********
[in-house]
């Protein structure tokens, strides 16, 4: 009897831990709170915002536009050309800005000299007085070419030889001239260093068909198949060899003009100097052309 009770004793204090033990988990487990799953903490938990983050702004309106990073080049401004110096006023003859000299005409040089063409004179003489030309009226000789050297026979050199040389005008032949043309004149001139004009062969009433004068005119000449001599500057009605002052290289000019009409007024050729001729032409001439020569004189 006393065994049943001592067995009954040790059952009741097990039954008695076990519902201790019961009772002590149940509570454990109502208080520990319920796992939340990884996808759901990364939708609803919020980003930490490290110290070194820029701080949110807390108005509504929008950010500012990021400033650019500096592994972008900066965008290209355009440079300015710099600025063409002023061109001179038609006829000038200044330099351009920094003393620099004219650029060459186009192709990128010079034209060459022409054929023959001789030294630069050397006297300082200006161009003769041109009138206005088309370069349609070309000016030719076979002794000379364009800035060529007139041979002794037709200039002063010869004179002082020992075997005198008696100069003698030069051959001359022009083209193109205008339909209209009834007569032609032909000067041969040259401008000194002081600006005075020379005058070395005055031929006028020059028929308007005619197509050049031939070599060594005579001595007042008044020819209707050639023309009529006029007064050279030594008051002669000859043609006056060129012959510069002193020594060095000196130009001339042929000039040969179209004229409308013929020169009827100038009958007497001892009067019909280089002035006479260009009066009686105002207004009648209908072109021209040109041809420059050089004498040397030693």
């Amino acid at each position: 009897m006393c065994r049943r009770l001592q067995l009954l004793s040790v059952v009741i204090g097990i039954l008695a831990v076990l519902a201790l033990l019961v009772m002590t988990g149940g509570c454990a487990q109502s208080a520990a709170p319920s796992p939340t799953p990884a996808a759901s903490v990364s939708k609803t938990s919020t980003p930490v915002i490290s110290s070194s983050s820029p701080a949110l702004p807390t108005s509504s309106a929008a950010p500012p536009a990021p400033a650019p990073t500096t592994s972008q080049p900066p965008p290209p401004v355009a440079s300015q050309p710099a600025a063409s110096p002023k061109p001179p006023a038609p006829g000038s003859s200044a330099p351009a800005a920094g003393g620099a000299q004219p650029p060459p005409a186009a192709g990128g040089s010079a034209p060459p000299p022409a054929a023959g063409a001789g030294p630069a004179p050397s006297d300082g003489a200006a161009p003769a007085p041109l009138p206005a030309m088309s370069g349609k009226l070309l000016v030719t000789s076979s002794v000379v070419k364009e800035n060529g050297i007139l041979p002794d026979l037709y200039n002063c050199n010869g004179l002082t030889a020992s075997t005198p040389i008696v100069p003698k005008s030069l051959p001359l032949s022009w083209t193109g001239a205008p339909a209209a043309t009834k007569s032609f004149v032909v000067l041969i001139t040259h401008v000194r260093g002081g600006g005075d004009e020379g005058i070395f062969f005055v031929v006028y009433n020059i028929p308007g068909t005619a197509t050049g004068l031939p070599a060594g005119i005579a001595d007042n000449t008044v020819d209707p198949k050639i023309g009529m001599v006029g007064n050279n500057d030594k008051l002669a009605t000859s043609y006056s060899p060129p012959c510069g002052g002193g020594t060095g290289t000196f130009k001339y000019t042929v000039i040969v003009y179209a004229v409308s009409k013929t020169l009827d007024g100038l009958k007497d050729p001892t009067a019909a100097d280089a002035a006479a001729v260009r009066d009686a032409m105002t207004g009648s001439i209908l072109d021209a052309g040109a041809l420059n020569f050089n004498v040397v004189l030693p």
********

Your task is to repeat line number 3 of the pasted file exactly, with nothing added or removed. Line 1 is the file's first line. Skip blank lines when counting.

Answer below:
């Amino acid at each position: 009897m006393c065994r049943r009770l001592q067995l009954l004793s040790v059952v009741i204090g097990i039954l008695a831990v076990l519902a201790l033990l019961v009772m002590t988990g149940g509570c454990a487990q109502s208080a520990a709170p319920s796992p939340t799953p990884a996808a759901s903490v990364s939708k609803t938990s919020t980003p930490v915002i490290s110290s070194s983050s820029p701080a949110l702004p807390t108005s509504s309106a929008a950010p500012p536009a990021p400033a650019p990073t500096t592994s972008q080049p900066p965008p290209p401004v355009a440079s300015q050309p710099a600025a063409s110096p002023k061109p001179p006023a038609p006829g000038s003859s200044a330099p351009a800005a920094g003393g620099a000299q004219p650029p060459p005409a186009a192709g990128g040089s010079a034209p060459p000299p022409a054929a023959g063409a001789g030294p630069a004179p050397s006297d300082g003489a200006a161009p003769a007085p041109l009138p206005a030309m088309s370069g349609k009226l070309l000016v030719t000789s076979s002794v000379v070419k364009e800035n060529g050297i007139l041979p002794d026979l037709y200039n002063c050199n010869g004179l002082t030889a020992s075997t005198p040389i008696v100069p003698k005008s030069l051959p001359l032949s022009w083209t193109g001239a205008p339909a209209a043309t009834k007569s032609f004149v032909v000067l041969i001139t040259h401008v000194r260093g002081g600006g005075d004009e020379g005058i070395f062969f005055v031929v006028y009433n020059i028929p308007g068909t005619a197509t050049g004068l031939p070599a060594g005119i005579a001595d007042n000449t008044v020819d209707p198949k050639i023309g009529m001599v006029g007064n050279n500057d030594k008051l002669a009605t000859s043609y006056s060899p060129p012959c510069g002052g002193g020594t060095g290289t000196f130009k001339y000019t042929v000039i040969v003009y179209a004229v409308s009409k013929t020169l009827d007024g100038l009958k007497d050729p001892t009067a019909a100097d280089a002035a006479a001729v260009r009066d009686a032409m105002t207004g009648s001439i209908l072109d021209a052309g040109a041809l420059n020569f050089n004498v040397v004189l030693p």